How to fight your fear of the dentist

Dental Surgeon at Bupa UK
25 October 2018

If you have a fear of going to the dentist, you’re not alone. ‘Dental anxiety’ – as it’s known to us dentists – is a recognised issue for many people, and one that we’re well used to coming across. But it’s not a problem that needs to be overwhelming, and certainly not one that should get in the way of your dental health. Here, I’ll try to give some helpful tips for anyone who’s struggling with their fear of visiting the dentist.

Image of a dentist and a patient in a dental surgery

Dental anxiety – the problem

When it comes to the nation keeping their teeth healthy, dental anxiety is a well-established problem. It’s thought that around one in every 10 adults in the UK have a serious fear of the dentist. According to the British Dental Association, roughly seven in 100 people never go to the dentist, with around one in six of these people saying it’s because they’re too scared to do so.

An underlying fear of dental treatment can often stem from a previous bad experience, especially if it happened when you were a child. This might mean that you’re reluctant to book in for regular check-ups, which help to spot problems earlier, when they’re simpler to treat. This then means you’re more likely to end up seeing a dentist in an emergency, to relieve you of pain. This treatment may well be a lot more involved, which won’t help with the anxiety.

How to fight your fear of the dentist

Look after your teeth

The most important thing to remember is that prevention is better than cure. You can reduce your chances of needing serious dental treatment by looking after your teeth properly. In short, this means brushing your teeth at least twice a day with a fluoride toothpaste for two to three minutes each time. Cleaning between your teeth is equally important, using dental floss daily. For more, look at our detailed information on caring for your teeth.

Go for regular check-ups

This may sound counterintuitive if you have a fear, but one of the best things you can do is to make sure you visit the dentist regularly. There are a couple of reasons for this. Firstly, regular check-ups and hygienist appointments will help to ensure your teeth stay clean and healthy. This should minimise the chances of you needing more invasive and uncomfortable treatments. Secondly, it gives you a chance of familiarising and ultimately normalising the experience, which should help to gradually alleviate the anxiety you associate with the dentist.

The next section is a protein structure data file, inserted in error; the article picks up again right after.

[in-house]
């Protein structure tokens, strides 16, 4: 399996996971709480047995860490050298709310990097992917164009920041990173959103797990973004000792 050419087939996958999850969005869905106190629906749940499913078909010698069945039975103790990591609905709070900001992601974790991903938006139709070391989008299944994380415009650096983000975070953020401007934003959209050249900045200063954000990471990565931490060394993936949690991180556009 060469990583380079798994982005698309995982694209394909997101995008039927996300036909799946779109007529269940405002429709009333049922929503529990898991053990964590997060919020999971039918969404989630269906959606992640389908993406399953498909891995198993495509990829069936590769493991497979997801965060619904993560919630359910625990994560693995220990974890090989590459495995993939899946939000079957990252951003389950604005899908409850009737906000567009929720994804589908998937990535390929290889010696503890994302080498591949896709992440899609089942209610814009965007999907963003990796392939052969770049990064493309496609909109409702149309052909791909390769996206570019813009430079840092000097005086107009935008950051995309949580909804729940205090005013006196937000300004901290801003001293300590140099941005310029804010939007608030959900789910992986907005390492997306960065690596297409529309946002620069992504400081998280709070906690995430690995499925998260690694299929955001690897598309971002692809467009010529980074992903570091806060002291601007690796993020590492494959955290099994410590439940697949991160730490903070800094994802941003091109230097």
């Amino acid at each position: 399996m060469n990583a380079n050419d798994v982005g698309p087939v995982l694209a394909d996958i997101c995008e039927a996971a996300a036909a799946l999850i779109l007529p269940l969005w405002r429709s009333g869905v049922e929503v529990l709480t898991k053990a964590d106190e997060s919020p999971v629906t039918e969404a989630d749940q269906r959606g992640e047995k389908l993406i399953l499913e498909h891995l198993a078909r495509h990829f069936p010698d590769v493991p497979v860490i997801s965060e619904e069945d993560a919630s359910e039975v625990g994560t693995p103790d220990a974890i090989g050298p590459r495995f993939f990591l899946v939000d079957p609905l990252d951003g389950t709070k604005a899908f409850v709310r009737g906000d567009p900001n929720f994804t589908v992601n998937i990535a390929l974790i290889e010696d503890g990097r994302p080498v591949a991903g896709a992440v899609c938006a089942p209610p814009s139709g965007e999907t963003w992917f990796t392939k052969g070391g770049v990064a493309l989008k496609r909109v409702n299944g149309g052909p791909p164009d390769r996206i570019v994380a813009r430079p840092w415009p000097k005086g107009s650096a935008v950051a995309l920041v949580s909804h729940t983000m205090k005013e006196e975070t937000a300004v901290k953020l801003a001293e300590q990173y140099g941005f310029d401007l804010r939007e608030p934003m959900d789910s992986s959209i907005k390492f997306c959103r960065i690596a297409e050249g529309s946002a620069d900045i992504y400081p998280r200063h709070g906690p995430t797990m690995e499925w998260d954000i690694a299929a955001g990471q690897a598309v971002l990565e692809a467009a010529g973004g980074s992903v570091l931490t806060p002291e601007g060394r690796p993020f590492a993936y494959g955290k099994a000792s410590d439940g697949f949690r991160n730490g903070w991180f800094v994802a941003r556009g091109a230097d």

Speak to your dentist

If you’re feeling scared or worried when you go for an appointment, it’s important that you speak to the dentist about how you’re feeling. We’re well used to treating people who have dental anxiety, and there are ways a dentist can change their approach to help you. Tell your dentist exactly what it is that’s worrying you. Is it the noise? The dread of having an injection? The possibility of feeling pain? The better your dentist understands the causes of your fear, the better prepared they are to mitigate against it.

Some steps they might take include:

  • explaining and educating you about each step of the treatment as they go along, thereby involving you in your dental care
  • using an anaesthetic gel on the gum before placing an injection
  • using a sedative to help you relax, if you’re particularly nervous or anxious

Seek out a specialist

There are some dentists who specialise in looking after anxious or nervous patients. If you’re looking for a new dentist, perhaps after a period of time without an appointment, it’s a good idea to see if you can find one of these specialists. They might be able to try more unusual techniques like sedation, hypnosis or acupuncture to help with your anxiety.

Stay in control

It’s important to keep in mind that you’re in control of your appointment. If at any stage you start to feel uncomfortable or anxious, you can simply raise a hand, signalling to the dentist to stop what they’re doing. Knowing that you’re in control can go some way to managing your dental anxiety.

The doors of our dental centres are open to all, even if you're not a Bupa member. So if you're thinking of changing your dentist or need help improving your smile, contact us today.

Dr Bhav Kotecha
Dental Surgeon at Bupa UK

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